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  • Writer's picturerehsd

65816 "PC" PCB Progress

Updated: Mar 13, 2022

I have the initial layout and routing working for my 65816 motherboard, video card (including memory daughter boards), and prototyping add-in card. In the coming week, I have plenty to do to get these ready for production:

  • Final addition of components.

    • Bus resistors on motherboard.

    • Add any missing filtering caps.

    • ISA slot pin headers on motherboard (for tapping into add-in card signals from the motherboard).

    • ...whatever else I find that I'm missing as I scrub it.

  • Final tweaking of component locations (e.g., alignment, spacing, best footprints).

  • Adjustment of all labels (e.g., position, rotation).

  • Validate every connection. This is going to take a lot of time.

  • Switch all boards to four-layer. I've been waiting on this, as EasyEDA still struggles with four-layer boards that have inner planes (as of the 12 March 2022 release, version 6.5.1).

  • Validate physical fitment of motherboard, add-in cards, and daughter boards. This includes double-checking motherboard dimensions so that it will fit in an ATX case.

  • Add silk-screen information to identify ICs, resistor sizes, functional areas, pin header details, etc.

This is what I have right now:

Here's the pinout I am using for the ISA slot:


Postscript

As I get closer to ordering, and as I "complete" each piece, I'll post details below as I go. I plan to use JLCPCB for production, and I'll include per board estimated pricing.


Total estimated cost for PCBs for a single system (i.e., one of each PCB, with the exception of two VGA daughter cards): $56 USD. Since I must order a minimum quantity of five of each PCB, the resulting order will be approximately $250 plus shipping. Well, there goes my fun money for a while!


Expansion Proto Card

Four-layer "breadboard" that can interface via ISA connection to my system.

Price per board: ~$12 USD.

Schematic Proto Board 20220312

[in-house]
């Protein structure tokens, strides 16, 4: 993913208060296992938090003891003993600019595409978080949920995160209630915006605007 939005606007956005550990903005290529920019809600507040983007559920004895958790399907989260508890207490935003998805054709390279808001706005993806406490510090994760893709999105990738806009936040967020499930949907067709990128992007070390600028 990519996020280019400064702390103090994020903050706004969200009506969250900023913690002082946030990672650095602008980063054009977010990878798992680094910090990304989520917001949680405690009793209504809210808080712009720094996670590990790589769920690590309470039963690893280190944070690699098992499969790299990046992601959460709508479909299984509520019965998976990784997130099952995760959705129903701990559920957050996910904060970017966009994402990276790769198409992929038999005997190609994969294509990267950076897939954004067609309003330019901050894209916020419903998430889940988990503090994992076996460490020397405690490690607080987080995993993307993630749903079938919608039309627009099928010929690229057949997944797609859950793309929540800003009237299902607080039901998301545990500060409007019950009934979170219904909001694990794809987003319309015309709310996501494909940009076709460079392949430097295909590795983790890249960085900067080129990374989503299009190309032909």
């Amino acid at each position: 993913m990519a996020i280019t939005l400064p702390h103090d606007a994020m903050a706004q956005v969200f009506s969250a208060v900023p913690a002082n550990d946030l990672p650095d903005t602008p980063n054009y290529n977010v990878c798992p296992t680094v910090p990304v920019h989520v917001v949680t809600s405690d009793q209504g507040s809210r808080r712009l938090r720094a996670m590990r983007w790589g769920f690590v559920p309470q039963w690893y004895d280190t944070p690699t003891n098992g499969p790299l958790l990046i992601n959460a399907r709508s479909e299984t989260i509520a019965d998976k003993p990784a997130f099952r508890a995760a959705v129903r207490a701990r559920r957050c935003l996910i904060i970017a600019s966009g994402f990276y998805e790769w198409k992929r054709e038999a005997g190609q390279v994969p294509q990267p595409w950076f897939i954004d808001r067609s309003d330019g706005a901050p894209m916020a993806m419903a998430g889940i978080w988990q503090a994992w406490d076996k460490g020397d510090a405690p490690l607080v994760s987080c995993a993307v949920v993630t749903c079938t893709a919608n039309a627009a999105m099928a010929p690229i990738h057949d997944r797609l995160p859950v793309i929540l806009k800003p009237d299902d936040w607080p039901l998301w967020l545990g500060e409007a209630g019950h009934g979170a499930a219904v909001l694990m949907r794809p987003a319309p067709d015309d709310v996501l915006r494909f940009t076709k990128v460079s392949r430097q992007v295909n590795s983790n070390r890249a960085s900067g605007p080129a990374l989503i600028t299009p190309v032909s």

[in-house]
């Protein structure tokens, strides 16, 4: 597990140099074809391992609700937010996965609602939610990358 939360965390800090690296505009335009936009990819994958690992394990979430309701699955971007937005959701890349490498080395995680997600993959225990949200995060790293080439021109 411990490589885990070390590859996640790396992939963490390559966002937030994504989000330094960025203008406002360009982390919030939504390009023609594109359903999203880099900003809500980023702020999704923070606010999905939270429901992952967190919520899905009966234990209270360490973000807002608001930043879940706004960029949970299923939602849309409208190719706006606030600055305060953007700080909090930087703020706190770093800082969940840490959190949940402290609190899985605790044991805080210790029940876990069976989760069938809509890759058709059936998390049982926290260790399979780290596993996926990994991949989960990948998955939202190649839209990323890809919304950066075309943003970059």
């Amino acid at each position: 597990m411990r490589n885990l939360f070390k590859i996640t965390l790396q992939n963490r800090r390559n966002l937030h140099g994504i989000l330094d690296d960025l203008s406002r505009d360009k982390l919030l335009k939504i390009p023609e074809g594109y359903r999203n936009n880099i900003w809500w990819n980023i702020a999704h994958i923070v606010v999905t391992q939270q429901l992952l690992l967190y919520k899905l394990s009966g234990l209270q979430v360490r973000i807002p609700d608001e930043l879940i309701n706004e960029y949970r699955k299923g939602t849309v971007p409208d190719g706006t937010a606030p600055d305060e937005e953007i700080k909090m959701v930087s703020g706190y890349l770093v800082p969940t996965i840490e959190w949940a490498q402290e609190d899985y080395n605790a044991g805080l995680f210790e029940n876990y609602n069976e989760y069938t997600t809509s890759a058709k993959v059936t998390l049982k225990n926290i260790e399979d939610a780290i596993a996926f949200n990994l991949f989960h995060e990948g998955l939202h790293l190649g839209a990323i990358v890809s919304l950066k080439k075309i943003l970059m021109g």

.pdf
Download PDF • 162KB

VGA Card

Four-layer board for 320x240x1B (RRRGGGBB). Requires at least one VRAM daughter card.

Price per board: ~$11 USD.

Schematic VGA 20220312
.pdf
Download PDF • 409KB

VGA Daughter Card (Stackable VRAM)

Four-layer, stackable video RAM board. The video card can support a total of four stacked daughter cards, with each card holding two dual-port 32Kx8 SRAMs. (I intend to use half of that -- 128Kx8).

Price per board: ~$8 USD.

Schematic VGA Daughter Card 20220312
.pdf
Download PDF • 260KB

65816 Motherboard

Four-layer 65816 motherboard.

Price per board: ~$17 USD.

Schematic 65816 Motherboard 20220312
.pdf
Download PDF • 1.00MB




A Late Addition

I figured I better have an LCD option for the system. I put together this little PCB that will let me connect it to an ISA slot and connect an LCD with a right-angle pin header. This way, the LCD will face out from the ISA slots. I added some room for general use needs, too, such as pin headers and an empty spot for an IC. I could connect LED bar graphs or other I/O.

Schematic VIA LCD 20220313
.pdf
Download PDF • 182KB


PPS

As I reviewed as many details as possible in the above PCBs, I did find a few issues that I have corrected. For example, I was missing an address line on my VGA to daughter card connection. I have also made some minor physical adjustments, based on bracket requirements. Once I receive the PCBs and fire them up, I will update schematics to correct any remaining errors (hopefully, none are too serious). I plan to post a summary of my experience getting the boards running and how much bodge wire I use. 😏 More to come in a few weeks!